Canadian Forest Service Publications

Canadian boreal forest ecosystem structure and function in a changing climate: impact on fire regimes. 1997. Weber, M.G.; Flannigan, M.D. Environmental Reviews 5(3/4): 145-166.

Year: 1997

Available from: Northern Forestry Centre

Catalog ID: 18860

Language: English

CFS Availability: Order paper copy (free), PDF (request by e-mail)

Abstract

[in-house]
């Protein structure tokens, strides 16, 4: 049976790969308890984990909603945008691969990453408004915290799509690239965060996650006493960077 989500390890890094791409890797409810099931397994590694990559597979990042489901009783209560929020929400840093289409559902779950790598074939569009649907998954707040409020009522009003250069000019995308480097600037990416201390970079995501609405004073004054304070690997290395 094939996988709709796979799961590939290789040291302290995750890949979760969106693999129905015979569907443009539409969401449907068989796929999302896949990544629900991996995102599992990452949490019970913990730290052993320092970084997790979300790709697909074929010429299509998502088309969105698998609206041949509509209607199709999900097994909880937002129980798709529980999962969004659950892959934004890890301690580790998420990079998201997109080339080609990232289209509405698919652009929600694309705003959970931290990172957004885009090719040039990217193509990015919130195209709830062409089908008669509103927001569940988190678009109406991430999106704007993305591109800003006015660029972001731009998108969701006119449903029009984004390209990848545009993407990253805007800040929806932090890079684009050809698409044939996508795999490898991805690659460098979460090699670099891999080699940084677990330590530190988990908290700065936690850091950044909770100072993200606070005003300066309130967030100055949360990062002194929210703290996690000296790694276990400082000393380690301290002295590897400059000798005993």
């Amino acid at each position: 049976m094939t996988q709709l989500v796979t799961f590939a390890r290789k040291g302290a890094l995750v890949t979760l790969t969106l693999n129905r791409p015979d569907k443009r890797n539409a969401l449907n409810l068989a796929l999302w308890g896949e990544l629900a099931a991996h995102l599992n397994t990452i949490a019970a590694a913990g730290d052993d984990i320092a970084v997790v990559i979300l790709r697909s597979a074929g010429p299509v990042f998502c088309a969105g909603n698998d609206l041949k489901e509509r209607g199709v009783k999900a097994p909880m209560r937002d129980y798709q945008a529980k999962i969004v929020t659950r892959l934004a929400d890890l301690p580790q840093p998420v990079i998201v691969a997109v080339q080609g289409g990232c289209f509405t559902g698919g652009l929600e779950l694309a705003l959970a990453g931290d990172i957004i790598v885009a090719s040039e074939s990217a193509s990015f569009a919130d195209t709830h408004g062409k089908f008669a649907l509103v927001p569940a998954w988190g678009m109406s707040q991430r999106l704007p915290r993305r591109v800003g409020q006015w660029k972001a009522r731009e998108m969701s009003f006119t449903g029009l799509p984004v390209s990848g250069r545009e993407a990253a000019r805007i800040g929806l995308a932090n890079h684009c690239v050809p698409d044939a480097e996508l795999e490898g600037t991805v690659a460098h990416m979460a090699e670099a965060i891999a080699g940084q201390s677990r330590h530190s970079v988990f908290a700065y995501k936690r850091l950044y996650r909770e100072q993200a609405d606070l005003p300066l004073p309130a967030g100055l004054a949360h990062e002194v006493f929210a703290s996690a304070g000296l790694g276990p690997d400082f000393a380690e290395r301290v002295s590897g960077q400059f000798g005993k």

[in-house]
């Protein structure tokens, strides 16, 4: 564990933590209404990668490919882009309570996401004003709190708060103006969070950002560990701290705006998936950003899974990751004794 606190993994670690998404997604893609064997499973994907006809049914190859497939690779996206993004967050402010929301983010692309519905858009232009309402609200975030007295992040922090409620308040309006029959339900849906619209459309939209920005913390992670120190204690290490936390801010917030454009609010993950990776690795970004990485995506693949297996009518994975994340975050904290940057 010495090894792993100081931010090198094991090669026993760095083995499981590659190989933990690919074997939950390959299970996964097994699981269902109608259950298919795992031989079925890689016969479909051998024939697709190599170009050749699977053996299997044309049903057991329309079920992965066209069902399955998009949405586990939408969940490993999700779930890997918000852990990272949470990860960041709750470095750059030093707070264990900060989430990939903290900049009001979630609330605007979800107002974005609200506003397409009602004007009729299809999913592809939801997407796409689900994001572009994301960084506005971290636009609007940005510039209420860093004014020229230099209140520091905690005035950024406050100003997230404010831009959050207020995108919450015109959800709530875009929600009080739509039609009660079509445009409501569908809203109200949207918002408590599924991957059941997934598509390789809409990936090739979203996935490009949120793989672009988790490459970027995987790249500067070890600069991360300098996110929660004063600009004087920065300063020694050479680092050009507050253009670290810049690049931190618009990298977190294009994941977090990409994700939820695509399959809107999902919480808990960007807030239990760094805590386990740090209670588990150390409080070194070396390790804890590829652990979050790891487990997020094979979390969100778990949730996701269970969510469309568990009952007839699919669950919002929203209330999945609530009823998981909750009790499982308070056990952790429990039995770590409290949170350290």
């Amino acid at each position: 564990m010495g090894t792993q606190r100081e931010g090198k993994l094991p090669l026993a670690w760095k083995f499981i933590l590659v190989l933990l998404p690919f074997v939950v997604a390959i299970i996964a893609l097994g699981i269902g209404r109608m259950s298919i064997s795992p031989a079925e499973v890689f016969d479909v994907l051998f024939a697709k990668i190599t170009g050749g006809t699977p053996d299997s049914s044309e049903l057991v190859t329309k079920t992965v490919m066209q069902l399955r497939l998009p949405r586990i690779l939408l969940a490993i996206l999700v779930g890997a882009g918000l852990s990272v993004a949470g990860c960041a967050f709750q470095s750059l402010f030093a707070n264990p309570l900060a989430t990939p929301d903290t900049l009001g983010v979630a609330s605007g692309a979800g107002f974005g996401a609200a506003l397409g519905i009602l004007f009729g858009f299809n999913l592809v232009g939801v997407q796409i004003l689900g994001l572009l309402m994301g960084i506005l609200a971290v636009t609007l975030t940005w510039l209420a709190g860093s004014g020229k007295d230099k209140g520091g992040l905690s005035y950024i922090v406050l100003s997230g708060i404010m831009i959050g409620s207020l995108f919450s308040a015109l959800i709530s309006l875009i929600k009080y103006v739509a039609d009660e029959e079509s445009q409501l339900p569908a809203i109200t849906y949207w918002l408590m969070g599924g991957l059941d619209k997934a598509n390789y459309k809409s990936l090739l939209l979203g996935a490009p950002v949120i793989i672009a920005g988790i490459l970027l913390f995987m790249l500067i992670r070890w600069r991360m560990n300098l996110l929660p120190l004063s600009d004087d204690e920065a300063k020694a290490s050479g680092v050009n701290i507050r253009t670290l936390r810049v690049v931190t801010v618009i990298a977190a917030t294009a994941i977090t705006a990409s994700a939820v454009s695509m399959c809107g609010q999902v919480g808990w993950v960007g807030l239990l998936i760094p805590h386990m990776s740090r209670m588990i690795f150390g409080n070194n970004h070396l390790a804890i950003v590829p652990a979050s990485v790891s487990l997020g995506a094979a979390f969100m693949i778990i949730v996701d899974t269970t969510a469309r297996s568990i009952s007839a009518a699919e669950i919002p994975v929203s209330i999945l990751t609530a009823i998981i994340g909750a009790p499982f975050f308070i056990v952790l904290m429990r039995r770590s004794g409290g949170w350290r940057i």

Boreal forest fire regime, which encompasses fire intensity, frequency, seasonality, size, type (crown versus surface), and severity (depth of burn), is an organizing factor of boreal forest landscapes and highly dependant on climate. This review combines what is known about boreal forest dynamics from paleological studies, with the information derived from state-of-the-art climate and vegetation modeling, to present possible scenarios of the impact of anticipated climate change on boreal forest ecosystem structure and function, particularly in relation to fire regimes. Anticipated climatic/atmospheric impact on plant physiological, communal, ecosystem, and finally landscape-level interactions with fire are reviewed. All indications from the modeling sector point towards unprecedented increased regional or seasonal temperatures, with projected changes most pronounced at high latitudes and there greatest in winter. Anticipated climate change scenarios are expected to alter dramatically the boreal forest ecosystems and fire regimes with which they are currently in equilibrium. Changed fire regimes could be represented by increased annual area burned because of an extended fire season, increased fire frequency, and severity. Simulation studies show the potential for greatly reduced boreal forest area and increased fragmentation due to climate change. Fire regime as an ecosystem process is highly sensitive to climate change because fire behaviour responds immediately to fuel moisture, which is affected by precipitation, relative humidity, air temperature, and wind speed. This interaction between climate change and fire regime has the potential to overshadow the importance of the direct effects of global warming on species distribution, migration, substitution, and extinction. Such a scenario suggests that rate and magnitude of fire-regime-induced changes to the boreal forest landscape could greatly exceed anything expected due to atmospheric warming alone. Socioeconomic implications of altered fire regimes in a changing climate are discussed in terms of adaptive fire management strategies, age class distribution, and such global stewardship issues as biodiversity, carbon cycling, and sequestration.

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